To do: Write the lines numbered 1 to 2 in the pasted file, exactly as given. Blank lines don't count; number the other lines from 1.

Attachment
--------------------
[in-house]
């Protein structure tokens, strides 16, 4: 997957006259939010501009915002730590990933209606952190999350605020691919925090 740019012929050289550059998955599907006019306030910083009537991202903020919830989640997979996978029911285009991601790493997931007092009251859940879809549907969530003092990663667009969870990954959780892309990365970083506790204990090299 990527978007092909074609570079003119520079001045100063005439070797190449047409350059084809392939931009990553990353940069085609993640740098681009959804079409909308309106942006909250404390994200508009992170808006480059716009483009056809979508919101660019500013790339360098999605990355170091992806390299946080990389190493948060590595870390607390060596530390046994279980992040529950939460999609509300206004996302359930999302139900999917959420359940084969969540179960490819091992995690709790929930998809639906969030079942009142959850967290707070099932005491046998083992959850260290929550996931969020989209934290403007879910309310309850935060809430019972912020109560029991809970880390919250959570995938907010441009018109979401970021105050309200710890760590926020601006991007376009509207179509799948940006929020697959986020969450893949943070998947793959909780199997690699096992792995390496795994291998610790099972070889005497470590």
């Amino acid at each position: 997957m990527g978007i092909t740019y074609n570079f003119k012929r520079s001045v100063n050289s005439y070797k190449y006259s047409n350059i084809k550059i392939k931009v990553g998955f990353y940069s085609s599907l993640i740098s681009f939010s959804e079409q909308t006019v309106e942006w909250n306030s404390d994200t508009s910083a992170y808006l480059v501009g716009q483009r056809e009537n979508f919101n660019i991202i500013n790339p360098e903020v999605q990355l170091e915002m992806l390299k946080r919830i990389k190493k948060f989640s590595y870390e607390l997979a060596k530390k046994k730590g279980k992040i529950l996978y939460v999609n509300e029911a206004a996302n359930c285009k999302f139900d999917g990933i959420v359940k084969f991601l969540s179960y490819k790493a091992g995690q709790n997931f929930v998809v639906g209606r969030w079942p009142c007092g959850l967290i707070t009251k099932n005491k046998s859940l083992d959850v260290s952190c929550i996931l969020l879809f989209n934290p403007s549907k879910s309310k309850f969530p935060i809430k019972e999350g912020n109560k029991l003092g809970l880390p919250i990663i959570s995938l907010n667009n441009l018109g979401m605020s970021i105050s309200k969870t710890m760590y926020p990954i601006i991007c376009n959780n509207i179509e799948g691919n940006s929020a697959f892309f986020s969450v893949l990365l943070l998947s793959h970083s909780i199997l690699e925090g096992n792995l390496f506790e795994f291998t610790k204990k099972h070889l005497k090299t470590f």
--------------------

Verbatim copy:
[in-house]
């Protein structure tokens, strides 16, 4: 997957006259939010501009915002730590990933209606952190999350605020691919925090 740019012929050289550059998955599907006019306030910083009537991202903020919830989640997979996978029911285009991601790493997931007092009251859940879809549907969530003092990663667009969870990954959780892309990365970083506790204990090299 990527978007092909074609570079003119520079001045100063005439070797190449047409350059084809392939931009990553990353940069085609993640740098681009959804079409909308309106942006909250404390994200508009992170808006480059716009483009056809979508919101660019500013790339360098999605990355170091992806390299946080990389190493948060590595870390607390060596530390046994279980992040529950939460999609509300206004996302359930999302139900999917959420359940084969969540179960490819091992995690709790929930998809639906969030079942009142959850967290707070099932005491046998083992959850260290929550996931969020989209934290403007879910309310309850935060809430019972912020109560029991809970880390919250959570995938907010441009018109979401970021105050309200710890760590926020601006991007376009509207179509799948940006929020697959986020969450893949943070998947793959909780199997690699096992792995390496795994291998610790099972070889005497470590």